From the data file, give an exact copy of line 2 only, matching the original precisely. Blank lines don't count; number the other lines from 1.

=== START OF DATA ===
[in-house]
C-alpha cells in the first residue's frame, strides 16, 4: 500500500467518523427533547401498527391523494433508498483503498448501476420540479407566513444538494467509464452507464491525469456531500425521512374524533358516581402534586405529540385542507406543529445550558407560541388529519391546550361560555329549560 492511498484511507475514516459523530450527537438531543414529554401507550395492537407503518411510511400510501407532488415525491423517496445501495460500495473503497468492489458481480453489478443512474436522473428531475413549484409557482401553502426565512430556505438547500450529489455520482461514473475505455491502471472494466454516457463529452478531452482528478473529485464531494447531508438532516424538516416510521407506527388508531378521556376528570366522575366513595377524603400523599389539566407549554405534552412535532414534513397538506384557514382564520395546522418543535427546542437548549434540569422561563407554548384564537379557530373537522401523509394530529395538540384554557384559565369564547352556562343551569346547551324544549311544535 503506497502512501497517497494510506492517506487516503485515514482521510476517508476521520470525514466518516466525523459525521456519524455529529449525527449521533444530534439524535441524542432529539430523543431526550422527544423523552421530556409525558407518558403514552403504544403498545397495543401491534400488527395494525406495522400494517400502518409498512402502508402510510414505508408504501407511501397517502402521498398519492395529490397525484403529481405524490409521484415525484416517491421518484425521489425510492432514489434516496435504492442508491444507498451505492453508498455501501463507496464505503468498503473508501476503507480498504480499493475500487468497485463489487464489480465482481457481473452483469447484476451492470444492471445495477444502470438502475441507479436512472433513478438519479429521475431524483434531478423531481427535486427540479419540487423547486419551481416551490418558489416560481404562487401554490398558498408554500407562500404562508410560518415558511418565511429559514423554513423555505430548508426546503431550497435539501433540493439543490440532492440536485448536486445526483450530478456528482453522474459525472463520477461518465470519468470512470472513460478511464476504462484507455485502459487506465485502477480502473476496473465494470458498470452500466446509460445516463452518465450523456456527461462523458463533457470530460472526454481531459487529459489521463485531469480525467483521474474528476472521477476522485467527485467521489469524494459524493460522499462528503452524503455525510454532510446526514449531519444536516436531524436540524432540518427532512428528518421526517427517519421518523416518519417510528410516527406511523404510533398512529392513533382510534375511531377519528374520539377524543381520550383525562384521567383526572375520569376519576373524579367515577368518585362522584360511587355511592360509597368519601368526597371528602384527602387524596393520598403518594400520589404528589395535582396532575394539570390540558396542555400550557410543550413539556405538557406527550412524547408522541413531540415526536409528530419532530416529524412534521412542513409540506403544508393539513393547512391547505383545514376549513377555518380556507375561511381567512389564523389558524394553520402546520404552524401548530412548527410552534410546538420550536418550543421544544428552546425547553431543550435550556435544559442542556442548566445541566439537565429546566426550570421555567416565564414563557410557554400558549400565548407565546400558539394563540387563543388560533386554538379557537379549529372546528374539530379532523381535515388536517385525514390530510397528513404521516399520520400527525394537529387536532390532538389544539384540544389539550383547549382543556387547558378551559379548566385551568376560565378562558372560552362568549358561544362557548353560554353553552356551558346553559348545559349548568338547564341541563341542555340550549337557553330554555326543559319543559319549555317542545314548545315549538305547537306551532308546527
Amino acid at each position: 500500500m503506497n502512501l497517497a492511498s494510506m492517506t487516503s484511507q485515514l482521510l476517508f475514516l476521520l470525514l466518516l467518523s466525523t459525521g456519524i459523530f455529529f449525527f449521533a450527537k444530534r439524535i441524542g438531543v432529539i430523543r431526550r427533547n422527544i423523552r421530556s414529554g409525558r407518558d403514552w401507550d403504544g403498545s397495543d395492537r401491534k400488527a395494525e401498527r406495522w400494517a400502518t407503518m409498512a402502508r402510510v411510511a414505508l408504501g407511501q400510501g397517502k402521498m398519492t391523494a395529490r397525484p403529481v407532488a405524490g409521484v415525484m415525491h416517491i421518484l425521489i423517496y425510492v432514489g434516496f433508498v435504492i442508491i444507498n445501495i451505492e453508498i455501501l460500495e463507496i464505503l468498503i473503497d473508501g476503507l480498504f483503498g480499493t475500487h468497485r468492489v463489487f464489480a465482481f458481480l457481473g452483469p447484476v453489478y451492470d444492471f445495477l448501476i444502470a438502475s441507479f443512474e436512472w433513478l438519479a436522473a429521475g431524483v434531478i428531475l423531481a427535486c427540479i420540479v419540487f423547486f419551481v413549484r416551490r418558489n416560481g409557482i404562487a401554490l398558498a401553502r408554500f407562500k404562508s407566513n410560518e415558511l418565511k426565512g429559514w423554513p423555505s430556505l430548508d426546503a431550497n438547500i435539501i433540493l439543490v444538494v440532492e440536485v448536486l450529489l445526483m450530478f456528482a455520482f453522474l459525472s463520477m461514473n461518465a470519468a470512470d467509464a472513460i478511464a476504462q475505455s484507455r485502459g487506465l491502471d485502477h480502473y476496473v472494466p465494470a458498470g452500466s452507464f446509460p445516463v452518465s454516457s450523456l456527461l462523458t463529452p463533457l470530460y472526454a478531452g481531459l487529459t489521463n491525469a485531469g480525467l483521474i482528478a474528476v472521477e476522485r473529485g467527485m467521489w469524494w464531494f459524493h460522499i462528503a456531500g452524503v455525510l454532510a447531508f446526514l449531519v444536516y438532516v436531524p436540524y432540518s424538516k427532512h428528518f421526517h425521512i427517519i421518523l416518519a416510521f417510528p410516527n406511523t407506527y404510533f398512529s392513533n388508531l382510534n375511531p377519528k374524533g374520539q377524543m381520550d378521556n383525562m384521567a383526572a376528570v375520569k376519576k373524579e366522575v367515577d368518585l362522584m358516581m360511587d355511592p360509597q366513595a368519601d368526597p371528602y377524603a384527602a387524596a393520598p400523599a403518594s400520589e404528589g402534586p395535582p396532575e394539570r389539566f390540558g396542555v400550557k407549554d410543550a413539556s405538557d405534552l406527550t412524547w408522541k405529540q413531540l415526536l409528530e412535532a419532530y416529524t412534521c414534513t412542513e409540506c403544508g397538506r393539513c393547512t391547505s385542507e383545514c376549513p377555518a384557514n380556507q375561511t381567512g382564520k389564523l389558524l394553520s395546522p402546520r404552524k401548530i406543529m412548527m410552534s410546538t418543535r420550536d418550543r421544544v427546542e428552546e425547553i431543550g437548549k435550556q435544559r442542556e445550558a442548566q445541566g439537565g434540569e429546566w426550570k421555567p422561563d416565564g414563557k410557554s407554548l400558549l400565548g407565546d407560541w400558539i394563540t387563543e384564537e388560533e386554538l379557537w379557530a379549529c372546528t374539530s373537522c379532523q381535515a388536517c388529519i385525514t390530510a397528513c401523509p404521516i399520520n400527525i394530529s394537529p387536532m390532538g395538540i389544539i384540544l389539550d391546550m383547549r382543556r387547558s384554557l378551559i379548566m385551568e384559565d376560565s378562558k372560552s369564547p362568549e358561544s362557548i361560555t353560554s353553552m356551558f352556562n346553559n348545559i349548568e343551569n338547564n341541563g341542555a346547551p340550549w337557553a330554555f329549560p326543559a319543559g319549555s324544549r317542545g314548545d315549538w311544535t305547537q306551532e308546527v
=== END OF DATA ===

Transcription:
C-alpha cells in the first residue's frame, strides 16, 4: 500500500467518523427533547401498527391523494433508498483503498448501476420540479407566513444538494467509464452507464491525469456531500425521512374524533358516581402534586405529540385542507406543529445550558407560541388529519391546550361560555329549560 492511498484511507475514516459523530450527537438531543414529554401507550395492537407503518411510511400510501407532488415525491423517496445501495460500495473503497468492489458481480453489478443512474436522473428531475413549484409557482401553502426565512430556505438547500450529489455520482461514473475505455491502471472494466454516457463529452478531452482528478473529485464531494447531508438532516424538516416510521407506527388508531378521556376528570366522575366513595377524603400523599389539566407549554405534552412535532414534513397538506384557514382564520395546522418543535427546542437548549434540569422561563407554548384564537379557530373537522401523509394530529395538540384554557384559565369564547352556562343551569346547551324544549311544535 503506497502512501497517497494510506492517506487516503485515514482521510476517508476521520470525514466518516466525523459525521456519524455529529449525527449521533444530534439524535441524542432529539430523543431526550422527544423523552421530556409525558407518558403514552403504544403498545397495543401491534400488527395494525406495522400494517400502518409498512402502508402510510414505508408504501407511501397517502402521498398519492395529490397525484403529481405524490409521484415525484416517491421518484425521489425510492432514489434516496435504492442508491444507498451505492453508498455501501463507496464505503468498503473508501476503507480498504480499493475500487468497485463489487464489480465482481457481473452483469447484476451492470444492471445495477444502470438502475441507479436512472433513478438519479429521475431524483434531478423531481427535486427540479419540487423547486419551481416551490418558489416560481404562487401554490398558498408554500407562500404562508410560518415558511418565511429559514423554513423555505430548508426546503431550497435539501433540493439543490440532492440536485448536486445526483450530478456528482453522474459525472463520477461518465470519468470512470472513460478511464476504462484507455485502459487506465485502477480502473476496473465494470458498470452500466446509460445516463452518465450523456456527461462523458463533457470530460472526454481531459487529459489521463485531469480525467483521474474528476472521477476522485467527485467521489469524494459524493460522499462528503452524503455525510454532510446526514449531519444536516436531524436540524432540518427532512428528518421526517427517519421518523416518519417510528410516527406511523404510533398512529392513533382510534375511531377519528374520539377524543381520550383525562384521567383526572375520569376519576373524579367515577368518585362522584360511587355511592360509597368519601368526597371528602384527602387524596393520598403518594400520589404528589395535582396532575394539570390540558396542555400550557410543550413539556405538557406527550412524547408522541413531540415526536409528530419532530416529524412534521412542513409540506403544508393539513393547512391547505383545514376549513377555518380556507375561511381567512389564523389558524394553520402546520404552524401548530412548527410552534410546538420550536418550543421544544428552546425547553431543550435550556435544559442542556442548566445541566439537565429546566426550570421555567416565564414563557410557554400558549400565548407565546400558539394563540387563543388560533386554538379557537379549529372546528374539530379532523381535515388536517385525514390530510397528513404521516399520520400527525394537529387536532390532538389544539384540544389539550383547549382543556387547558378551559379548566385551568376560565378562558372560552362568549358561544362557548353560554353553552356551558346553559348545559349548568338547564341541563341542555340550549337557553330554555326543559319543559319549555317542545314548545315549538305547537306551532308546527